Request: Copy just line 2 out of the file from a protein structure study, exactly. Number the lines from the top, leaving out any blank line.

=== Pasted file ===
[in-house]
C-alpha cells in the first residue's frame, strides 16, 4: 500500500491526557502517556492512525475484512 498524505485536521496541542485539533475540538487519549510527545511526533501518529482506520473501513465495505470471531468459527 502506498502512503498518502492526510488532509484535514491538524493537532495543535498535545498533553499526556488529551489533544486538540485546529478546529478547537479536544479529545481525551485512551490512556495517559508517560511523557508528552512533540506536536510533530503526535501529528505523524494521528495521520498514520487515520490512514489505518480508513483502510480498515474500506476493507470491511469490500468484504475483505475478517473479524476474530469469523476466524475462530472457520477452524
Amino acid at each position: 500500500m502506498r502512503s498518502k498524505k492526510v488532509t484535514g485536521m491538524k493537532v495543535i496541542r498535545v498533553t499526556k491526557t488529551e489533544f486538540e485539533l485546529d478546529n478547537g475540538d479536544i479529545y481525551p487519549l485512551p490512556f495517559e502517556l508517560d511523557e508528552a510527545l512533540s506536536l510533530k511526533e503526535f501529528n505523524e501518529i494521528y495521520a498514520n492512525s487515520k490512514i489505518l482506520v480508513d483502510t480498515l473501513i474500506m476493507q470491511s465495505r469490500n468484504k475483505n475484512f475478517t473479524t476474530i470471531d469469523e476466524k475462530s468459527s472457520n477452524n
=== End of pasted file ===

C-alpha cells in the first residue's frame, strides 16, 4: 500500500491526557502517556492512525475484512 498524505485536521496541542485539533475540538487519549510527545511526533501518529482506520473501513465495505470471531468459527 502506498502512503498518502492526510488532509484535514491538524493537532495543535498535545498533553499526556488529551489533544486538540485546529478546529478547537479536544479529545481525551485512551490512556495517559508517560511523557508528552512533540506536536510533530503526535501529528505523524494521528495521520498514520487515520490512514489505518480508513483502510480498515474500506476493507470491511469490500468484504475483505475478517473479524476474530469469523476466524475462530472457520477452524